Judge Denies Class-Action Certification On Ephedra Lawsuit
Diego CA, 1 October 2003
United States District Court in Miami, Florida, issued an order
this week refusing to certify a class action filed by six individuals
against Metabolife International, Inc. relating to its over-the-counter
dietary supplement Metabolife 356.
Perez v. Metabolife International, Inc., a lawsuit pending in the
United States District Court for the Southern District of Florida,
the plaintiffs sought authority to litigate their claims against
Metabolife International, Inc. in the form of a nationwide class
action or, alternatively, a class action comprised of present and
former users of Metabolife 356 that reside in the State of Florida.
plaintiffs claimed in their suit that the distributor of Metabolife
356 should be required to provide medical monitoring to every present
and former user of Metabolife 356, as well as to fund research and
educational programs regarding the alleged health risks and potential
side effects of using Metabolife 356 and other ephedra-based products.
It was asserted by the plaintiffs in their suit that Metabolife
International, Inc. promoted its product, an ephedra and caffeine
mixture that is marketed primarily for weight loss and increasing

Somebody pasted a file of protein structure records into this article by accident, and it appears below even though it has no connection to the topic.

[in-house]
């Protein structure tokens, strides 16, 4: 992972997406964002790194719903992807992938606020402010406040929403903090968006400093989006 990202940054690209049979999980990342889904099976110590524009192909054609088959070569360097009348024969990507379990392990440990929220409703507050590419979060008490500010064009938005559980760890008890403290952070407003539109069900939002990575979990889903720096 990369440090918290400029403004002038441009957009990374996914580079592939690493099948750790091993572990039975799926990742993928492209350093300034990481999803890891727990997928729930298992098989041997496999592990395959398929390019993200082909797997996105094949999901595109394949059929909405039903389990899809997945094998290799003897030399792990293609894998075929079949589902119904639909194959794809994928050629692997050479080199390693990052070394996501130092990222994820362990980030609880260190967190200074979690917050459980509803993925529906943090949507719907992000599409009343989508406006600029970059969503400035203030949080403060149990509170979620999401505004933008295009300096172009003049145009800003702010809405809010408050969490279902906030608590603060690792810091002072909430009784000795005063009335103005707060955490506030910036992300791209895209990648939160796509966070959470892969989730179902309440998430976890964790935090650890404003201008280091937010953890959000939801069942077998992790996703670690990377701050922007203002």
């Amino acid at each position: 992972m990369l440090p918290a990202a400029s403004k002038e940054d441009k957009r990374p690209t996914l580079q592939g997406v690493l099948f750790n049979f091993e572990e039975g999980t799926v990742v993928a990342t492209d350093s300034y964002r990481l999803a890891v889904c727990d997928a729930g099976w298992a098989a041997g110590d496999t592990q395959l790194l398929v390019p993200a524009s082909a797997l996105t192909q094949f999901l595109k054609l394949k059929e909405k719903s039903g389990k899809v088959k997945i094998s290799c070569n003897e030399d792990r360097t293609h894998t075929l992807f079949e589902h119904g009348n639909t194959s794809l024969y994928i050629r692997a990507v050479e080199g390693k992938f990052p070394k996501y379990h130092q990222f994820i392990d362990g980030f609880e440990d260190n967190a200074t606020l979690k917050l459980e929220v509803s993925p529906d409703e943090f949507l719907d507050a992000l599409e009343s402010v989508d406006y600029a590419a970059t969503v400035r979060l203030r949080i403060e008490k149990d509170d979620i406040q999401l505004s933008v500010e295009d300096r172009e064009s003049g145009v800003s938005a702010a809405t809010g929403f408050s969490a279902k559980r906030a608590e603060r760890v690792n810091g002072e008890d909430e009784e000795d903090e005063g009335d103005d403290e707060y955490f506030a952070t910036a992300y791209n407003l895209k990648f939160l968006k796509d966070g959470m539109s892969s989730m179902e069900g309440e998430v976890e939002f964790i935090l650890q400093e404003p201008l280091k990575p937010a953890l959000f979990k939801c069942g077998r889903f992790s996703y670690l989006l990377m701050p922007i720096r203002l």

energy, by failing to adequately warn consumers about the risks
and dangers that could result from using the product.
denying class certification, Judge Paul C. Huck found that the plaintiffs
were unable to meet the requirements for class certification under
federal law. Among other things, Judge Huck ruled that the individuals
that had filed the suit were not adequate class representatives
and that the case did not present the type of common issues that
class certification requires.
the court noted that the claims asserted by the plaintiffs regarding
Metabolife 356 are unlike other medical products liability cases
that have been certified as class actions, such as those relating
to the banned diet drug Fen-Phen, because while there was clear-cut
scientific evidence that the use of Fen-Phen would cause two specific
cardiovascular disorders, no such evidence exists with respect to
International, Inc. is represented in the case by Ernest P. Gieger,
Jr., Andrew A. Braun, John E. W. Baay, II and Lisa E. Ciolino of
Gieger, Laborde & Laperouse, L.L.C. located in New Orleans, Louisiana,
and Ronald E. Cabaniss, Larry D. Smith, and Jason P. Herman of Cabaniss,
Smith, Toole & Wiggins in Maitland, Florida.